How do we live when wars and the rumour of wars reignite all the fears of our hearts?
How do we live when
The notional two-degree figure widely cited by politicians as the upper limit of what we, and the planet, could possibly accommodate is a line we’re on course to gallop past in just a few years’ time. By 2100, we may well be looking at a five or six-degree temperature rise, and even then there’s a possibility we’re being lowballed. “The scientist who confidently predicts a five-degree warming by the end of the century,” Franzensuggests ...“might tell you in private, over beers, that she really expects it to be nine.”
I remind myself I am going to die.... Read on >>>>
I guess that widow would need to carefully ration her pantry until the next pension cheque came in.
Except that the words "all she had to live on" are literally "all the life of her." She is "'ptoche' - really poor," and in a time with no pensions, will probably die because of her giving. And it's all for a temple and a system that is falling apart. A couple of verses later, Jesus is saying "Do you see these great buildings? Not one stone will be left here upon another; all will be thrown down." Mark puts her next to this futility for more than the purpose of showing the hypocrisy of the scribes. In the end, we are all poor widows— impoverished people who will be forgotten— even the scribes. Why do we bother with life?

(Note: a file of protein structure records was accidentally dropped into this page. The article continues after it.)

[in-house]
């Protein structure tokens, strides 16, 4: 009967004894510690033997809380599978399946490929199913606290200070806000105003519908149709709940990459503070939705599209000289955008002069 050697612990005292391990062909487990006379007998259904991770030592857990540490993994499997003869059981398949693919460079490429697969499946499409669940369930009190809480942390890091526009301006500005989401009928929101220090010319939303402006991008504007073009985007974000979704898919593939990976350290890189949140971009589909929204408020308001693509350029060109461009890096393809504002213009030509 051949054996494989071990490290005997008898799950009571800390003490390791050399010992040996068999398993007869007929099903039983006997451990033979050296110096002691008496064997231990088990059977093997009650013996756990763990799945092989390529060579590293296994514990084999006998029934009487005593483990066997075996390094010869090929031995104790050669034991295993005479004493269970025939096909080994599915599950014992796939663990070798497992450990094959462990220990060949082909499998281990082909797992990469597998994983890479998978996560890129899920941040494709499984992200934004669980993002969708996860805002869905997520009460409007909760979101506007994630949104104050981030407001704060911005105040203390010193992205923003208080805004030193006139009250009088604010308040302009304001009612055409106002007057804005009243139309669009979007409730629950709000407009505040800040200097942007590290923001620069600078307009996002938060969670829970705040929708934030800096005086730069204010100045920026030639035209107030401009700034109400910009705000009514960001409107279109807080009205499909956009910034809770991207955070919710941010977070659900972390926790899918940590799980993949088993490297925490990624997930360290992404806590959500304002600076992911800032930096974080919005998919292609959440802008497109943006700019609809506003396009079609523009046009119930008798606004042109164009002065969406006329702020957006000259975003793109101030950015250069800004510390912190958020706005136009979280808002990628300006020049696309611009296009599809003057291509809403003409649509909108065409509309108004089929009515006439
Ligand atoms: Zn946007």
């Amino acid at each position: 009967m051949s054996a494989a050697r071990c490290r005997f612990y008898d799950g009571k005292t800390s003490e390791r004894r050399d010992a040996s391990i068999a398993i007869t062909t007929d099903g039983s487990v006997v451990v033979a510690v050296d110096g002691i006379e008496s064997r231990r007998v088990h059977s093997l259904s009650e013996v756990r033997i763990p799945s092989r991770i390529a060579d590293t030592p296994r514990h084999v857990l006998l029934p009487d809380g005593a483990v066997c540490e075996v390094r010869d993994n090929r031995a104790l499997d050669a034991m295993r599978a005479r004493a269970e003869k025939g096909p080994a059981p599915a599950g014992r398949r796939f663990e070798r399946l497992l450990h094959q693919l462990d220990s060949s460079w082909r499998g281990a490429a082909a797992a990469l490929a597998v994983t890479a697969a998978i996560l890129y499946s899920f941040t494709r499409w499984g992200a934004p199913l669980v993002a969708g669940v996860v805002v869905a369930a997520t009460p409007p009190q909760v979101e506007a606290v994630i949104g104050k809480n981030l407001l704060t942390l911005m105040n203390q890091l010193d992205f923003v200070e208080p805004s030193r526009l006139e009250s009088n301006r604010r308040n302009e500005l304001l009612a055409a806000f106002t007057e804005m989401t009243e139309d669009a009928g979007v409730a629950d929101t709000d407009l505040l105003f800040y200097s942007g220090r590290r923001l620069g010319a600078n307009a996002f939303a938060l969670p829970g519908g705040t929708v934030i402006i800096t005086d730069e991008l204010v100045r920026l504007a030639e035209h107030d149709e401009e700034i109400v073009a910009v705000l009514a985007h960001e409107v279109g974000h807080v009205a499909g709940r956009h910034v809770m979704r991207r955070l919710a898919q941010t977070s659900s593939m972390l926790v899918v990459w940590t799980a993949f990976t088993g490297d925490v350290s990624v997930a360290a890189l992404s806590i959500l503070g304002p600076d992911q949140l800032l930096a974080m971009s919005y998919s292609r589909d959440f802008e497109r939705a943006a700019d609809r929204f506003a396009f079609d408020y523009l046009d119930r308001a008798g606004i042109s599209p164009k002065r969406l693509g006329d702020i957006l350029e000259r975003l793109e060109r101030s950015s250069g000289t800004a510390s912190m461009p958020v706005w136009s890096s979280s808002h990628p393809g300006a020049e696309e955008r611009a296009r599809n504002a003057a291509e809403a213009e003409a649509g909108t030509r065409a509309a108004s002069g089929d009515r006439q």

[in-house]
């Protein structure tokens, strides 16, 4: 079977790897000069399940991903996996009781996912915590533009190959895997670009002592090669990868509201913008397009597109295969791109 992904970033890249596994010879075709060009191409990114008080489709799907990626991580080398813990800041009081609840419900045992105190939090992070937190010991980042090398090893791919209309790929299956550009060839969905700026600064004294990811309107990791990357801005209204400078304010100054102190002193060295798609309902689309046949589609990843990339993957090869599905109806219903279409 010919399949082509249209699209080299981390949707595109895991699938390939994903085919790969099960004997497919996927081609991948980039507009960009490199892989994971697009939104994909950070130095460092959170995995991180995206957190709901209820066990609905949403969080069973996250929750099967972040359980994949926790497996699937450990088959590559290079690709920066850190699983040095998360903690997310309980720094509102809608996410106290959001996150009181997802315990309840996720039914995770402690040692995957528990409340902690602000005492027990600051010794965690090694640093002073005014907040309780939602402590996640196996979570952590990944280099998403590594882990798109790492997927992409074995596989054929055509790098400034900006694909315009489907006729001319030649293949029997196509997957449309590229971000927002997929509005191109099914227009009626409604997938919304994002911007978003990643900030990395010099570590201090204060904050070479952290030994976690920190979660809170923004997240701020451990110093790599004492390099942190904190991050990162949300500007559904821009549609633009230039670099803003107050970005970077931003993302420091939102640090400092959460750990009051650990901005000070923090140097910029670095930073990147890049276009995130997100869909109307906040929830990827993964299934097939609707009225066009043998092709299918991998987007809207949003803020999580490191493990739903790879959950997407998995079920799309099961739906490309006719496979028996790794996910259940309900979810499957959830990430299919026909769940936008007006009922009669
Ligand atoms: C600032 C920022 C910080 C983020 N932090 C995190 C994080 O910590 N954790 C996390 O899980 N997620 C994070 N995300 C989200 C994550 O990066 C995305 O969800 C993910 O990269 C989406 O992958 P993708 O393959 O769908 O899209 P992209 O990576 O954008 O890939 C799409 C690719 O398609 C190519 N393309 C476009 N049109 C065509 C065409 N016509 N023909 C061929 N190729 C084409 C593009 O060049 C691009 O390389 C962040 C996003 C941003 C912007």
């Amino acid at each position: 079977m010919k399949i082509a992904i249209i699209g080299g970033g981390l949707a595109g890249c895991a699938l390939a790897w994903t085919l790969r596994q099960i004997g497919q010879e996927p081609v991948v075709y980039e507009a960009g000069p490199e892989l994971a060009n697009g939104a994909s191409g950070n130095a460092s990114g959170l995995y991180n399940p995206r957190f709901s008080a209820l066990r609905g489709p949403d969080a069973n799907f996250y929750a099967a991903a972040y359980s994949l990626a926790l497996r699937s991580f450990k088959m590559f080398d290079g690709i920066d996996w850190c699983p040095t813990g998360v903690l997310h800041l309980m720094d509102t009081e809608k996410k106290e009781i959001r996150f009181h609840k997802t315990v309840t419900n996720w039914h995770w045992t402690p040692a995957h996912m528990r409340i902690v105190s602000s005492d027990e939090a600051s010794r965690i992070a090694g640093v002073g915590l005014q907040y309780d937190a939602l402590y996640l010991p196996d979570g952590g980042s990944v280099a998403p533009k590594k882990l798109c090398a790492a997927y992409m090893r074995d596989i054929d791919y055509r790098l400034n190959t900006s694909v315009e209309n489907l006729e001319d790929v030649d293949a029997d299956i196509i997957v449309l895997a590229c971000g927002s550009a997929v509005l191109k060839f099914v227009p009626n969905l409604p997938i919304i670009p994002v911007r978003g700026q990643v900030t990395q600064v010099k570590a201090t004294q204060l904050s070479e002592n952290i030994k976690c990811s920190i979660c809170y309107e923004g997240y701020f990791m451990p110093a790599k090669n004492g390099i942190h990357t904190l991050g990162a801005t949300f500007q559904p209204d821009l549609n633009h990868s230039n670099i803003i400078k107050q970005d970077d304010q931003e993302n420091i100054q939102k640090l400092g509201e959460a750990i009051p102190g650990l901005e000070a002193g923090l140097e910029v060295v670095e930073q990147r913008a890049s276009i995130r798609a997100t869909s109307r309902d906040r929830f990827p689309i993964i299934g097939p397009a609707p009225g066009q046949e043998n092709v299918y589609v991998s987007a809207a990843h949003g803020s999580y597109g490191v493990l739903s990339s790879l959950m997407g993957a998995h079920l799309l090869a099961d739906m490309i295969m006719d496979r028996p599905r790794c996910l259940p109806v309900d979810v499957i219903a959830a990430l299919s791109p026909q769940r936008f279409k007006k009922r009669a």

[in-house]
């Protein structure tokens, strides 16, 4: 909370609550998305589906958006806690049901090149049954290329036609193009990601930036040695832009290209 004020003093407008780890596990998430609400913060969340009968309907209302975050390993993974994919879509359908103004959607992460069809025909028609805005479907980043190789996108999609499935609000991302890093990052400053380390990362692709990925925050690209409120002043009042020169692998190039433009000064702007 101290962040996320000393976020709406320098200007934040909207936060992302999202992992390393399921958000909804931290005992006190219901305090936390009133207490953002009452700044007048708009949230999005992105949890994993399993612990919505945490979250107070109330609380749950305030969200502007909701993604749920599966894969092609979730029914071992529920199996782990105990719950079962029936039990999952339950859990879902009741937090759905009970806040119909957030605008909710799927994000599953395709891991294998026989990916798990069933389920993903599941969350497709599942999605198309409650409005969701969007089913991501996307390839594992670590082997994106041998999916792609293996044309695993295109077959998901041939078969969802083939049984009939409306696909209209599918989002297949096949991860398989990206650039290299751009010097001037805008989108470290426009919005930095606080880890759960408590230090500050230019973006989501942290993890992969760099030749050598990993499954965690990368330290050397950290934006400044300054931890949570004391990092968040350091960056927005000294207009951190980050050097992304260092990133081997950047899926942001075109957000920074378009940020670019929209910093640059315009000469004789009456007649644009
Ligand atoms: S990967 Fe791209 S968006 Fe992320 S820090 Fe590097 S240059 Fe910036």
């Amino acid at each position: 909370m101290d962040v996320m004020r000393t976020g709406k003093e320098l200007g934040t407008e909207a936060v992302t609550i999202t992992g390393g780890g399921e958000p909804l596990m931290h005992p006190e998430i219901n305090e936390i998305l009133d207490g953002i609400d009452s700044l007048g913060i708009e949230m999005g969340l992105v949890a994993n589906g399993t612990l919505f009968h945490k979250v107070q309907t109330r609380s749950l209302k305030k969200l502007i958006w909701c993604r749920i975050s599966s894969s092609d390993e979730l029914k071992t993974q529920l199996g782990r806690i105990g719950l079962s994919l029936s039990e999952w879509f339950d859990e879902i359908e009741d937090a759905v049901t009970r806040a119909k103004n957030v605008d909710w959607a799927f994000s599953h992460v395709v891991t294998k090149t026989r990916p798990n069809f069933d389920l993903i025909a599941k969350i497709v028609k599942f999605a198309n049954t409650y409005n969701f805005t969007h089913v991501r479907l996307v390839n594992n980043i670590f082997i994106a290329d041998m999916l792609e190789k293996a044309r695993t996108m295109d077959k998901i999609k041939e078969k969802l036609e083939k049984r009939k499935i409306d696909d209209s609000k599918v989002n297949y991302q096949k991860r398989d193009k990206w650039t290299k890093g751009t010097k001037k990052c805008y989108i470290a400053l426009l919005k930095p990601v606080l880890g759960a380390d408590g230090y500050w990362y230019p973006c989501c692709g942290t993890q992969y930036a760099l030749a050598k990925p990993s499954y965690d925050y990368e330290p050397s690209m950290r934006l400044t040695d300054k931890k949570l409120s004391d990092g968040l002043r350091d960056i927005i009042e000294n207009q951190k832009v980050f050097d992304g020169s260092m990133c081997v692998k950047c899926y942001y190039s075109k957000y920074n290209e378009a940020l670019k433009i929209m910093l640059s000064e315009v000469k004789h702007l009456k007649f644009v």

Why did the scribe who did not parade and posture like his fellows, and who did not devour widow's houses, even bother to love his neighbour as himself? How do you keep going when the system is corrupt and the end seems obvious? Why bother?
For the first time in half a year, I ventured past the supermarket into the depths of our regional shopping centre, seeking the optometrist. Even without new glasses, my long absence helped me to see the place with a new clarity. There is nothing here, I thought, that I would buy. It is all junk. Why do people bother with this place? ... Read on >>>>
At One Man's Web you can read about Theology, Cynicism, Men, Joy, Depression, The Gospels, Sexuality, Fundamentalism, Creation "Science" and more...
I try to share some of the joy and sadness I find in our world. Preachy, cynical, wondering, disillusioned and lost, or all of these together...
I am seeking to reflect a way of living that is about being honest about feelings, but focussed on high ideals. It's messy... like my life... but I have learned to love it and enjoy it.